Honoring members past and present

According to Samuel Gompers, founder and longtime president of the American Federation of Labor:

"Labor Day differs in every essential from the other holidays of the year in any country. All other holidays are in a more or less degree connected with conflicts and battles of man's prowess over man, of strife and discord for greed and power, of glories achieved by one nation over another. Labor Day... is devoted to no man, living or dead, to no sect, race, or nation."

Labor Day, the first Monday in September, is dedicated to the social and economic achievements of American workers. It constitutes a yearly national tribute to the contributions workers have made to the strength, prosperity and well-being of our country.

Labor Day is dedicated to a movement of people without whom this nation would be a very different place. Labor has been at the forefront of social change throughout the past century and a half. Many facets of American life that we regard as undeniable rights were fought for by our brothers and sisters who came before us. Things like unemployment insurance, worker compensation, and the eight-hour work day are the result of the hard work - and even bloodshed - of the past.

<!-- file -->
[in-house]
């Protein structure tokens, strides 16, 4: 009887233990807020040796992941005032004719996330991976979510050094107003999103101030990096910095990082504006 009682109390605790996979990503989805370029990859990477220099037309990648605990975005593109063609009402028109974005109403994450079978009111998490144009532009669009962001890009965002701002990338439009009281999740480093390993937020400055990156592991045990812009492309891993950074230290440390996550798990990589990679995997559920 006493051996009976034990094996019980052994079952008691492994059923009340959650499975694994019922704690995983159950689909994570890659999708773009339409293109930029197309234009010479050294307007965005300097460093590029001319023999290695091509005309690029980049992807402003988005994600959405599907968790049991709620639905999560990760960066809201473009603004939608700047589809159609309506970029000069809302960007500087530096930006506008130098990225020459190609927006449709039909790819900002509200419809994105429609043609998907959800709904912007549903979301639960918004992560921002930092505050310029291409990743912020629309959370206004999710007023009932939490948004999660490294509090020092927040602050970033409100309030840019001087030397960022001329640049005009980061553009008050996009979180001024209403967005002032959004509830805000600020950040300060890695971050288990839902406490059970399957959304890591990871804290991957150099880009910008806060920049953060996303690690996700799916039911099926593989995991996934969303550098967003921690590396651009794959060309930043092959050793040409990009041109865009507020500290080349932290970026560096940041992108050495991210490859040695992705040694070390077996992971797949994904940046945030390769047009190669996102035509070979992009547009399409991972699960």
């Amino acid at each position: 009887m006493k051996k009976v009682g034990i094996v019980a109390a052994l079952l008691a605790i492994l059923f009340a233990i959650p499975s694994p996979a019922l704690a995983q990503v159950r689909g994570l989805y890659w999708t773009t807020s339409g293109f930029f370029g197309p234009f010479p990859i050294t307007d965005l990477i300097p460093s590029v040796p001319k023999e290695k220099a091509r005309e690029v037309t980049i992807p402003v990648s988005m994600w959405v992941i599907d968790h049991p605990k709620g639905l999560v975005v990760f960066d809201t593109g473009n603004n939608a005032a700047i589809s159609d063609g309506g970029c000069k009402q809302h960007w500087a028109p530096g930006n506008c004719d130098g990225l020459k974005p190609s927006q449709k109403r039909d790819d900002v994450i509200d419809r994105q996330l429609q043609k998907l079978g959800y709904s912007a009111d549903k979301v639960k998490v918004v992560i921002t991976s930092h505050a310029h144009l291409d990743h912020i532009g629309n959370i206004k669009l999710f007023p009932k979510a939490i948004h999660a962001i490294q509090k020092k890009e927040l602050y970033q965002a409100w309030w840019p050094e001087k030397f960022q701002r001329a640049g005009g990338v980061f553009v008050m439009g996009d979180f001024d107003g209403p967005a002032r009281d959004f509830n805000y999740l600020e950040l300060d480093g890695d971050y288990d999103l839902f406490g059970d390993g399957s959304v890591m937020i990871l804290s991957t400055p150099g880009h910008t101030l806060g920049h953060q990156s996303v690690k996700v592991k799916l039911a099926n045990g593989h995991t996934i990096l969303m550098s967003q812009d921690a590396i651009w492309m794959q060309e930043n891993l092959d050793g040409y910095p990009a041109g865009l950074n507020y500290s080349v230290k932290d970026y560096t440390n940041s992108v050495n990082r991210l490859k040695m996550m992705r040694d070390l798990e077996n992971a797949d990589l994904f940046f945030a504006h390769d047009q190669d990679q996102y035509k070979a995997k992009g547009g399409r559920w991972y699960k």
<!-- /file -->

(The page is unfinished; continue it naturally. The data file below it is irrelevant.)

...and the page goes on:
The BLE is proud of its role in this fight. We know that without organization there is no strength. The strength of the labor movement comes from the rank-and-file members. This is the most important thing to remember on Labor Day.

When our organization was founded 137 years ago, members had to meet in secrecy because they feared retaliation by railroad bosses. They were involved in a great struggle, not only for the rights of railroaders, but for the rights of all workers. As North America's oldest labor organization, we have been on the front lines of many major struggles. On Labor Day, we commemorate those struggles of the past and the fights that are still going on.

As the International President of the BLE, I urge all members to take time this Labor Day to honor those members of our organization who have fought in the great battles of the past, those who continue to fight today, and those who will keep fighting for generations to come.

 

2000 Brotherhood of Locomotive Engineers